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Beating the odds: Raquel graduated, and now gives back


Childhood is supposed to be a magical time: a time full of play, rich with learning opportunities. This early phase of life is crucial to setting the path for a bright future: and yet many local kids don’t get the same opportunities as others. Because of circumstances far out of their control, many kids have to work twice as hard to have an even smaller shot at success.

But it does not, and should not, have to be this way.

The research shows that young people who live in low-income neighbourhoods often lack access to safe, affordable, positive after-school activities. Without support, many fall behind. This means they are more likely to drop out of school—essentially continuing the cycle of poverty.

But when we come together as a community to ensure kids and youth are supported – not only do they succeed, we all do.

"My mentors helped me really sit down and take everything that I was doing more seriously in terms of homework and assignments,”

says Raquel, age 19, who first set foot in an after-school program when she was about 10 years old.

The programs she participated in were run by an amazing United Way partner, the Boys and Girls Club of Ottawa, and located in Ottawa’s Vanier neighbourhood. Raquel took part in recreational activities and creative arts, and grew her leadership, social skills, and educational achievement.

Through high school, she continued to benefit from community programming, joining the Raise the Grade program. Here, she was supported by a mentor who helped her stay focused, plan for her future, and set herself up for success. “I received academic help, career guidance, and personal support if I needed it,” Raquel says—all foundations that kept her on track to graduate.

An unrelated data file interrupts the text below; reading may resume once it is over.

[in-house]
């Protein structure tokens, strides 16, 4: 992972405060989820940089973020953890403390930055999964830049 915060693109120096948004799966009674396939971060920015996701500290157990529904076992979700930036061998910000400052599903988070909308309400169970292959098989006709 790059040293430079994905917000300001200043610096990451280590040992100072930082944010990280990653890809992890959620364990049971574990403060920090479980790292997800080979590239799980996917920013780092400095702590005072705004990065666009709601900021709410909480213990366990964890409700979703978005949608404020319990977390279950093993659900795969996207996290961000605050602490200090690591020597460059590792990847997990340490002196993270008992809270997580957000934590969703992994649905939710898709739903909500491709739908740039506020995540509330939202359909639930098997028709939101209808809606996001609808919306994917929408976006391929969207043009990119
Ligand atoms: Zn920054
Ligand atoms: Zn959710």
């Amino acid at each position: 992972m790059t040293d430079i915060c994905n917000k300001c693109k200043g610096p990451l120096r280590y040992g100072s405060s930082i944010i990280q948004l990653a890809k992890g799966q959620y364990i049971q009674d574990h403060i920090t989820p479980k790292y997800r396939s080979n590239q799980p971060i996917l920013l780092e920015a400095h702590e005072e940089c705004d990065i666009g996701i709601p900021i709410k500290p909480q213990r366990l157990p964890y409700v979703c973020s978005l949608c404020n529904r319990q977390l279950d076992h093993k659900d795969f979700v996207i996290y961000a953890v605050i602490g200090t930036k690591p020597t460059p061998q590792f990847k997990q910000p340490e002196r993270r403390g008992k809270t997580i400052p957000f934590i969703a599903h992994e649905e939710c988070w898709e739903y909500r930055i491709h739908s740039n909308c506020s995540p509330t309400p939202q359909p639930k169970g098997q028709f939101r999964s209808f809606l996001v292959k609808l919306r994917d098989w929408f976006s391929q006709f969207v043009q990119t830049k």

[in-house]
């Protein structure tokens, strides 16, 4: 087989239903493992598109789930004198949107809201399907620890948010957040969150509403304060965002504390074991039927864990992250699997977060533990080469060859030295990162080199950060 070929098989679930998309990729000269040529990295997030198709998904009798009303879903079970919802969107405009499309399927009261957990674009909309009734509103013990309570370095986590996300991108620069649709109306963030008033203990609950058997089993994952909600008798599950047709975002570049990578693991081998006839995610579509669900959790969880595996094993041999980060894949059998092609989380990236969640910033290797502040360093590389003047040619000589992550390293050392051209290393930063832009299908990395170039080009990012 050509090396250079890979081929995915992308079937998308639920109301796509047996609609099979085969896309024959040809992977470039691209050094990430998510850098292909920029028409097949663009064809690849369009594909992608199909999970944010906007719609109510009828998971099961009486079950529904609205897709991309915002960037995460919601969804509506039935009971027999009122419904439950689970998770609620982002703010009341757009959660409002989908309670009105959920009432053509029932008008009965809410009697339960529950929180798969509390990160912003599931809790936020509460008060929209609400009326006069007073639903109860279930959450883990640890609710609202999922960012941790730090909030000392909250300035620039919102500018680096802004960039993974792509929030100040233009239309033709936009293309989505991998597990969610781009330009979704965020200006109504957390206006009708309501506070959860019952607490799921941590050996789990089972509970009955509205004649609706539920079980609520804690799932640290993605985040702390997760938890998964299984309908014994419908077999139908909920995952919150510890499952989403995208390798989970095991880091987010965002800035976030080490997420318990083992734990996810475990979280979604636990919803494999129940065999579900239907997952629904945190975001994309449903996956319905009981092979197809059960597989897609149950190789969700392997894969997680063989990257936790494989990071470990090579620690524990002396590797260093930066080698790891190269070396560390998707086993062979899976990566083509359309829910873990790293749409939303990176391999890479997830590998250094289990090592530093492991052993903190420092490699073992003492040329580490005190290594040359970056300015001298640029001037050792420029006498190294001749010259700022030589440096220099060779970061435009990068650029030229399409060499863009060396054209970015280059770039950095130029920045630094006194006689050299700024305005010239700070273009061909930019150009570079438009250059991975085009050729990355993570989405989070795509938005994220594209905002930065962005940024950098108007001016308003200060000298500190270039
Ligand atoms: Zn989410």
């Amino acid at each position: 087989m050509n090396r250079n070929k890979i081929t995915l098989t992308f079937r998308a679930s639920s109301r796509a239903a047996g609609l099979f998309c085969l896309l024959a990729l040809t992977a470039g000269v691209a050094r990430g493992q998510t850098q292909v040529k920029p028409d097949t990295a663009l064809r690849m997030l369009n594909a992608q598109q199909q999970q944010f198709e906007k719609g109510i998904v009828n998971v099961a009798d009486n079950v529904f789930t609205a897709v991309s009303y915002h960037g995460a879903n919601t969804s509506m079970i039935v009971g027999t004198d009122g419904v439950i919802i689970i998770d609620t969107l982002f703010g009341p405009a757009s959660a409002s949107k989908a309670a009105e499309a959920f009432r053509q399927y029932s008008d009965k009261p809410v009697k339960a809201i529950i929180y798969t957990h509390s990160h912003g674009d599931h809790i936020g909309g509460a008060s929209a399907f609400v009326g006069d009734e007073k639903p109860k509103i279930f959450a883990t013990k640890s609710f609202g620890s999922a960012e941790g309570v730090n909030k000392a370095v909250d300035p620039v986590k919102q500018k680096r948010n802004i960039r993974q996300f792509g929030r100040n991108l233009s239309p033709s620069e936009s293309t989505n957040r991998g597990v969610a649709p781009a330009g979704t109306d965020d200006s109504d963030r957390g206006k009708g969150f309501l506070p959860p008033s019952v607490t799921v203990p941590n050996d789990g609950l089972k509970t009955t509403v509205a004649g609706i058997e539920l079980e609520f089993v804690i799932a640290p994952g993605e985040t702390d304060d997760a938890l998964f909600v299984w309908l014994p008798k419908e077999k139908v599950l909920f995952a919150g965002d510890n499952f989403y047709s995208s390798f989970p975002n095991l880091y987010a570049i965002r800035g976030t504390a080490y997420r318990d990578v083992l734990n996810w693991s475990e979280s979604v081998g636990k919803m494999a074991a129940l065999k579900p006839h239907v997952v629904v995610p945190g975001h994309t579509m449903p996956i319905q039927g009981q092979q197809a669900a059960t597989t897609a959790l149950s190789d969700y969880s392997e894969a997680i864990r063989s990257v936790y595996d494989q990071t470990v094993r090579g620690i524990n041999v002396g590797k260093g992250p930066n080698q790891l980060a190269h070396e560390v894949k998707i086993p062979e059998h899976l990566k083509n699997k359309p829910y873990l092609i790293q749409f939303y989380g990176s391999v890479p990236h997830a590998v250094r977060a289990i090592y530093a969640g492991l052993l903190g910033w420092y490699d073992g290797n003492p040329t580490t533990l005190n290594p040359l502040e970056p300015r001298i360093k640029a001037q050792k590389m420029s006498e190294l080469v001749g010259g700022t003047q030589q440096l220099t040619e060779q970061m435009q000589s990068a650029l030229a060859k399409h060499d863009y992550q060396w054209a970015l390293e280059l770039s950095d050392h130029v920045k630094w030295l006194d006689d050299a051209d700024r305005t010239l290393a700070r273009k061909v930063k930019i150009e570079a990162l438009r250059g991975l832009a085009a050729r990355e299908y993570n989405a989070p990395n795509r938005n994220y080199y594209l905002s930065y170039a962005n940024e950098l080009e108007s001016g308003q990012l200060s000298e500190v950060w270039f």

Photo courtesy of LoveOttawa

Today, Raquel is a shining example of what’s possible when we invest in our communities’ youth.

She is in her second year of university studying accounting, and she mentors kids through the same program—helping other local youth follow in her footsteps.

Providing a safe place to go

In some Ottawa neighbourhoods, only 52 per cent of young people graduate from high school. When kids don’t finish school, they reduce their chance at a good job, and risk being entrenched in poverty.   

Participation in after school programs is shown to improve students’ grades, self-esteem, career skills and relationships with peers and adults. All of these combined increases high school graduation rates, and gives youth greater opportunities for ongoing achievement, stability and opportunity.

At United Way, we believe that every youth should have the chance to succeed—no matter their family income, what neighbourhood they live in, or their background. It is the generous donors who support us, and our incredible local partnerships, that make this possible.




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